My next post was going to be a continuation of my introduction to complexity, and I promise that I’ll get around to that eventually, but a few days ago I was made aware of an exchange on Facebook that got me thinking, and I’d like to take a moment to lay out my thoughts on the matter.
I personally did not witness this exchange, but a friend of mine took a screenshot of the first part of the conversation (before the original commenter apparently deleted the thread). First, some context: this occurred after a firearms industry page (Keepers Concealment, a maker of high quality holsters) shared a video of Ernest Langdon demonstrating the “Super Test,” a training drill that requires a shooter to fire rapidly and accurately at various ranges. Ernest Langdon is indisputably one of the best handgun shooters in the world. That’s an objective fact, and he has the competition results and measurable skills to prove it. He is ranked as a Grand Master in the US Practical Shooting Association, a Distinguished Master in the International Defensive Pistol Association, and has won 10 National Championship Shooting titles and 2 World Speed Shooting titles. All of which explains why when some nobody on Facebook (who we shall refer to as “Mr. Blue” as per my color-coded redacting) made this comment, quite a few people who know who Ernest Langdon is raised their collective eyebrows:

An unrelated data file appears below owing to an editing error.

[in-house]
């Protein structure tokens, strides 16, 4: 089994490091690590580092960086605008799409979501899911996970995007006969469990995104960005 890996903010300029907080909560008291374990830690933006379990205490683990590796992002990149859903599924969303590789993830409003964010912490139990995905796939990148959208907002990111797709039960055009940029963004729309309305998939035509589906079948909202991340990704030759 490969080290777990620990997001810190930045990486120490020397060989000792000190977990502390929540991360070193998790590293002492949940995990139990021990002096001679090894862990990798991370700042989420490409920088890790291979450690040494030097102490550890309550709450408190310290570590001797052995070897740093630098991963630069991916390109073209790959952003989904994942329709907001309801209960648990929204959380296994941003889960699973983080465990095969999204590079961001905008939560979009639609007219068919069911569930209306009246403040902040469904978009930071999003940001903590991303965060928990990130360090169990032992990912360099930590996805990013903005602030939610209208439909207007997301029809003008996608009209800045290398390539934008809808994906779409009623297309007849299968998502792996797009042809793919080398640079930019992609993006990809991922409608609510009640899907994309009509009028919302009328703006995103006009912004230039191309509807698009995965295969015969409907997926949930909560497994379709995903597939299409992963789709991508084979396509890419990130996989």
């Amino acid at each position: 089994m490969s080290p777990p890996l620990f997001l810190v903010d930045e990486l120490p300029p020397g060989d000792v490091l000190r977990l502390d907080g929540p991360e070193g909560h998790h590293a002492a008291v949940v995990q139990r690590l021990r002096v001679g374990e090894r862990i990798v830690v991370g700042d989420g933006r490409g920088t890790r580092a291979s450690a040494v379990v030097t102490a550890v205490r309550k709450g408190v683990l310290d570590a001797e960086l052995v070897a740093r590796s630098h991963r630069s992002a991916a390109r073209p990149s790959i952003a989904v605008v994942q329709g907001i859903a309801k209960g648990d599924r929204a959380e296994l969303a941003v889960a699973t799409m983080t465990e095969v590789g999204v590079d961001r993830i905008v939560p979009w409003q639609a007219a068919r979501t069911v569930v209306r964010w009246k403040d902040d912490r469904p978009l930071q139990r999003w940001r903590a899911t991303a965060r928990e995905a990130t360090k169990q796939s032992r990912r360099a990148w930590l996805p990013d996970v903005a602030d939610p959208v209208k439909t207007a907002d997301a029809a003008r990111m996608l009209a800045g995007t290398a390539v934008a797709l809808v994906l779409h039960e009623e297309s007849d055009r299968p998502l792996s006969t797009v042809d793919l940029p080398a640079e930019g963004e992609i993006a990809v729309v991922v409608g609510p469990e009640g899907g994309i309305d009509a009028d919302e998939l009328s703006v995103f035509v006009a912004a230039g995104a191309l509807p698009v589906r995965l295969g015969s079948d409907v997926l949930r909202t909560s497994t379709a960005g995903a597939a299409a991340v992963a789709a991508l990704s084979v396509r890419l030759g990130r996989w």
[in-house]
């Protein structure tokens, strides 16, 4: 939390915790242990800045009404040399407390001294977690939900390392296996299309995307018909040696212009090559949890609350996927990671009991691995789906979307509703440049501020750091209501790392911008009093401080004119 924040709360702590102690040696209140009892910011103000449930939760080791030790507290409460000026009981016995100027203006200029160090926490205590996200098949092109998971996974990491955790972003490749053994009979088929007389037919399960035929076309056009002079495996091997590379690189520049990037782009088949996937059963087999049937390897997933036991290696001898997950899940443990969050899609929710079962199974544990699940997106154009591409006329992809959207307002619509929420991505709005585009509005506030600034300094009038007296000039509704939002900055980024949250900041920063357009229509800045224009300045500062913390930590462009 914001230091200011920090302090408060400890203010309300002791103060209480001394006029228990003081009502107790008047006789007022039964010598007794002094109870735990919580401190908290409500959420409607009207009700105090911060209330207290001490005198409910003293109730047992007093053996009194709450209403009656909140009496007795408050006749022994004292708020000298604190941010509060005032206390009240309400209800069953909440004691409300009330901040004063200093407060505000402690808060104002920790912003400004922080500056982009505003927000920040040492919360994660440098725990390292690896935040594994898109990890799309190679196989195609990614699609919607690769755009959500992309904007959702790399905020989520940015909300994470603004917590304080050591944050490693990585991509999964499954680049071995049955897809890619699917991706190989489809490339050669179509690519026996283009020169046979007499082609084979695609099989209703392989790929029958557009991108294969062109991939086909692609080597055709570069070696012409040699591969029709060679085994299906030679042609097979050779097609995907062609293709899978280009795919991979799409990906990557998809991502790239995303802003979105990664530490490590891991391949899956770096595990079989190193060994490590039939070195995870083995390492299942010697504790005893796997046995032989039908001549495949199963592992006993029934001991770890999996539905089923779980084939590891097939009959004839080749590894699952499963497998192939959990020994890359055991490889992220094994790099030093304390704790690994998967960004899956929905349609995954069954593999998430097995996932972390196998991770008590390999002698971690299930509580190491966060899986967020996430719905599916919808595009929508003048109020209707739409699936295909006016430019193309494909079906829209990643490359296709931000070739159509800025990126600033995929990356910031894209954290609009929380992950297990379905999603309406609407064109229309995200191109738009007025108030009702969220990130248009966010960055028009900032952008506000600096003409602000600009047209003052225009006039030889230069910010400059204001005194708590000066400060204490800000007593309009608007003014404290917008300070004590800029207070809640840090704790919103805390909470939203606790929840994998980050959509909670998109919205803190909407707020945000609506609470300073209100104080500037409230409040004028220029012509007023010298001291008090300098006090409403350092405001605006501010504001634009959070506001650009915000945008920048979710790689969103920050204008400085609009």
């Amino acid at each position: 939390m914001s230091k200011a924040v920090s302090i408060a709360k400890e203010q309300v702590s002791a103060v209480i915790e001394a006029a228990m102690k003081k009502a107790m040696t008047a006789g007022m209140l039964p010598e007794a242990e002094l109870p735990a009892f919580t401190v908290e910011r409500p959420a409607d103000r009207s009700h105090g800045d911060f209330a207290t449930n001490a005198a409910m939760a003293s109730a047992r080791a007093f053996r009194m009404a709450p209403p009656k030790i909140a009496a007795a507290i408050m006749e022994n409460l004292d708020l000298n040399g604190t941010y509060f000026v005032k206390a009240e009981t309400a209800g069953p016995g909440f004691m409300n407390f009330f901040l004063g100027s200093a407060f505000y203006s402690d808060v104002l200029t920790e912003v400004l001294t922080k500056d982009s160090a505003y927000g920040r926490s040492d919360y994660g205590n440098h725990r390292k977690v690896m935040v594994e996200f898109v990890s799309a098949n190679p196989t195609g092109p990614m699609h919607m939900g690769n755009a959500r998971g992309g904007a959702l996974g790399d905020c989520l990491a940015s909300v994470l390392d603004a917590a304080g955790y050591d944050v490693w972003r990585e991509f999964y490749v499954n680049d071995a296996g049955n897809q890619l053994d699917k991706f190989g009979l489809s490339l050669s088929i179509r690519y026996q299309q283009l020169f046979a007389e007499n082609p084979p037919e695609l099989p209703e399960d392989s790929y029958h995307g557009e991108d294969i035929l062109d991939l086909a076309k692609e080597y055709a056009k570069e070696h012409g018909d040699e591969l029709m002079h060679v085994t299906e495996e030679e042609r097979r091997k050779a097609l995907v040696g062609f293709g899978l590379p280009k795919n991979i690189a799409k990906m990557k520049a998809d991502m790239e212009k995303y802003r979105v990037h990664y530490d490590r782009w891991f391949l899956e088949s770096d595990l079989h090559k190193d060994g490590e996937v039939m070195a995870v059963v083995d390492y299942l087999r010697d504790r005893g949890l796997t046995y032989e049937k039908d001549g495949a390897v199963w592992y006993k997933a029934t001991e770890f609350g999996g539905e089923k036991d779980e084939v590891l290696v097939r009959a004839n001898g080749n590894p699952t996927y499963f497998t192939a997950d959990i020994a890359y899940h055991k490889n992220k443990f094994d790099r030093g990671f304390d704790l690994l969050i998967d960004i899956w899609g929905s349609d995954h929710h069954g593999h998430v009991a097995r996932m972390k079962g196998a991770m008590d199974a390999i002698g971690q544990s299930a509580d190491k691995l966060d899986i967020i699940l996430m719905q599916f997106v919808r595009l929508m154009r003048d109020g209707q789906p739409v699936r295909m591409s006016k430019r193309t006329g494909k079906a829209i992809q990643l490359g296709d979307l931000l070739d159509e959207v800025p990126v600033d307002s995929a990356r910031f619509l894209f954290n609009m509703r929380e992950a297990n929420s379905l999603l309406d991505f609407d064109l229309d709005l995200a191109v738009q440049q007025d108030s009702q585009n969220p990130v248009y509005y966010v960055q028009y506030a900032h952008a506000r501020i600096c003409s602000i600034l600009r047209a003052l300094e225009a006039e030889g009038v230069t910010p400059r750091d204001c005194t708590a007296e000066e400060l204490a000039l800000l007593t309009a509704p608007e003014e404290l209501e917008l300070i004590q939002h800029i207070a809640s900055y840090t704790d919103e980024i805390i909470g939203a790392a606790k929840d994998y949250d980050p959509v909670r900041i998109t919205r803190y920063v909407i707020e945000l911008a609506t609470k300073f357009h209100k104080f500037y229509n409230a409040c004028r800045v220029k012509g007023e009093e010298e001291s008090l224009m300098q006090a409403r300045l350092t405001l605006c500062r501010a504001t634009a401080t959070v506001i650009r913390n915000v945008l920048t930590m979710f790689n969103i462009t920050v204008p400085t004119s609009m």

Mr. Blue, who as mentioned is a nobody in the shooting world with exactly zero grounds to critique Ernest Langdon, still for some reason felt the appropriate response to this video of the one the best shooters to have ever walked the face of the earth was to provide unsolicited advice on how he could improve. Then, when incredulous individuals who actually know what they’re talking about point out exactly how arrogantly stupid that response is to this particular video, another person, Mr. Red, chimes in to claim that if we accept no one is above reproach, then “it’s fair for people (even those who can’t do better), to critique what they see in the video.” To which I want to respond: no, it is not.